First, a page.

The fiber you'll get from the beans and potatoes can also help you manage your weight. A February 2012 study published in Obesity found that eating soluble fiber — the type beans are full of — played a role in decreasing body fat.
Make the potatoes in advance by either baking them in the oven on the weekend or cooking them in the slow cooker overnight. The chili, too, can be a weekend project, especially if you like to let it simmer on the stove. But you could also let it cook overnight in the slow cooker.
2. Superfood Bow-Tie Salad Bowl
Cold pasta, even when dressed, holds for days in the refrigerator — which is what makes this farfalle salad such a winner. In fact, the pasta absorbs the dressing and get tastier each day as the flavors mingle.
Make a batch of pasta salad on a Sunday — or whenever you have a free 30 minutes — and pull out a cup each day for lunch. The arugula, however, will wilt if it's stored with the pasta, so keep it separate until you're ready to eat your midday meal.
3. Spicy Sweet Potato Soup With Coconut
When choosing a soup for make-ahead lunches, pick an option that you won't get bored of by the third day. A spicy sweet potato soup falls in that category, and it's easy to double or even triple. That will come in handy if you want to make extra lunches for your family or to freeze in single servings for future weeks' meals.
4. Sizzling Steakhouse Salad
Salads are a go-to lunch option because, as long as you don't pack the lettuce with the dressing, they will hold for a long time. The problem, however, is that salads can get incredibly boring if you eat them on the daily.
"Food satisfaction is key for many when it comes to weight management," notes Pride. A steakhouse-inspired salad, however, is easy to prep, satiating due to the protein in the beef and fiber in the vegetables and will make you look forward to forking into it.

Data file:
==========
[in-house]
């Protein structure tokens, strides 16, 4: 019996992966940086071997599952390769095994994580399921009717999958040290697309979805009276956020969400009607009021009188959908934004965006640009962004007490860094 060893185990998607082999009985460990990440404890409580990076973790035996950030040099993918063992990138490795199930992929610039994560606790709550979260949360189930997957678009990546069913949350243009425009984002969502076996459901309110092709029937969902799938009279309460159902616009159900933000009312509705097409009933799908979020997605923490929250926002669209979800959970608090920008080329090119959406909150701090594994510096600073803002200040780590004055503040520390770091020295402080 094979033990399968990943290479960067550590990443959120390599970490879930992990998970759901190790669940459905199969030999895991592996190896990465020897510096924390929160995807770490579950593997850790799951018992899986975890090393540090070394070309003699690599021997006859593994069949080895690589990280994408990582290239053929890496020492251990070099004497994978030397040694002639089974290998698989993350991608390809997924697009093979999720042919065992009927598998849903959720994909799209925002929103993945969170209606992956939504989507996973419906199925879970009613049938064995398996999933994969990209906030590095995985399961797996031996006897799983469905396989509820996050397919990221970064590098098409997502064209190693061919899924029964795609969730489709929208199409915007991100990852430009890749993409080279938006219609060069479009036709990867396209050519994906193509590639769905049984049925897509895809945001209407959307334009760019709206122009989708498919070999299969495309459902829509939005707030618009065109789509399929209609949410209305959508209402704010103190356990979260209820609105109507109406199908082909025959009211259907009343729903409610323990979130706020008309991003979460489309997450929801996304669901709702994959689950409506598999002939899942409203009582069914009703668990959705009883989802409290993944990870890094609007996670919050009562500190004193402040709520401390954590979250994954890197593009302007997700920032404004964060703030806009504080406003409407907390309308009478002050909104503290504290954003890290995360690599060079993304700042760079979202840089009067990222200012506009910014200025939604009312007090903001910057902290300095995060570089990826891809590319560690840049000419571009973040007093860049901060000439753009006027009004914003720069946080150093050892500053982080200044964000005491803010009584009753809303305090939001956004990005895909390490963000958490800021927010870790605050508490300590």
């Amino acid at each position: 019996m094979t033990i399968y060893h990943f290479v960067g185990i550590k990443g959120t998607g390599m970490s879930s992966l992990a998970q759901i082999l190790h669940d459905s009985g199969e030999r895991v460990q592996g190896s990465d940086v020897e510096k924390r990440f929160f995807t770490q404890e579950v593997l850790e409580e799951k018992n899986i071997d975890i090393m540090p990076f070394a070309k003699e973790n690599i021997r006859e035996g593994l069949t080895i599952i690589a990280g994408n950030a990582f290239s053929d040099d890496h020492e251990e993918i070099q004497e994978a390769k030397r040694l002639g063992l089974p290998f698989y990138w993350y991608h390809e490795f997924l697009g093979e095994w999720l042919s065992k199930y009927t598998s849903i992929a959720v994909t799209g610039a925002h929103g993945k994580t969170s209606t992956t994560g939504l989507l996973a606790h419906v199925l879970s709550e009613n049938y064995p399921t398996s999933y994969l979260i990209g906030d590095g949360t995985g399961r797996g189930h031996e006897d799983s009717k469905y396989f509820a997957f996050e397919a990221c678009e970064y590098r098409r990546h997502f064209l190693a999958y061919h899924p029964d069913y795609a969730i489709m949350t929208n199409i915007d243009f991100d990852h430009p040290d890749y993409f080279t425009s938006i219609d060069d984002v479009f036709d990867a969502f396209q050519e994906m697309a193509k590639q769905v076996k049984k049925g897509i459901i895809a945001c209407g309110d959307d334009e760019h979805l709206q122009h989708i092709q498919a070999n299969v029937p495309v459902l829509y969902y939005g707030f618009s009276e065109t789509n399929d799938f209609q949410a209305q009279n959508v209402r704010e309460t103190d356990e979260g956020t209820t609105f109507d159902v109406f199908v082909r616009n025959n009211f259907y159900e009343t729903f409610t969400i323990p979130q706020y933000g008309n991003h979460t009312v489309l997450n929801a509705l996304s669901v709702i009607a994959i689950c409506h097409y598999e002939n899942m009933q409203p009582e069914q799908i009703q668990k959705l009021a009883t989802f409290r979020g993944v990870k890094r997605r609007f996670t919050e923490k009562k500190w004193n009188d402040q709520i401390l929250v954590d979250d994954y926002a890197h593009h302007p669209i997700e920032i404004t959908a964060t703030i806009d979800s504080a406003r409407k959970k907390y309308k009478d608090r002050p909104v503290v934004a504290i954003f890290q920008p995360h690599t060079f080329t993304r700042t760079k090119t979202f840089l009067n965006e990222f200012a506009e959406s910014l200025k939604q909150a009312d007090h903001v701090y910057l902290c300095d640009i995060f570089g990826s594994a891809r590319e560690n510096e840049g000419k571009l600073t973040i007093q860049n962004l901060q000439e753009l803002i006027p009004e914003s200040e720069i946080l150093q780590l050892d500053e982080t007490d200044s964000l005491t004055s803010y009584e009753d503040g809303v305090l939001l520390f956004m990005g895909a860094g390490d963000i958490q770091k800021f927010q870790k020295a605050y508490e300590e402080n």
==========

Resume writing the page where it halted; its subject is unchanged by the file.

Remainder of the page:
To meal prep this salad, wash, tear the lettuce and dry the lettuce (with a salad spinner or on a paper towel), chop the onions and pan-sear the beef. Pack each ingredient in a separate container and store it in the fridge until the morning when you can quickly combine the components in a glass container.
5. Steak Burrito Jar
Skip the refined-flour tortilla and layer all your burrito ingredients in a glass Mason jar instead. The key to keeping the ingredients fresh is to layer appropriately: Sandwich the delicate romaine lettuce between the black beans and brown rice, as they won't cause the lettuce to get soggy. Top the rice with the steak, which will provide a solid foundation on which to layer the wet ingredients like salsa, guacamole and sour cream.
When you fill multiple Mason jars, it's easy to grab one on the way out the door every morning.
- Harvard T.H. Chan School of Public Health: "Meal Prep: A Helpful Healthy Eating Strategy"
- Centers for Disease Control and Prevention: "Caloric Intake From Fast Food Among Adults: United States"
- Obesity: "Lifestyle Factors and 5-Year Abdominal Fat Accumulation in a Minority Cohort: the IRAS Family Study"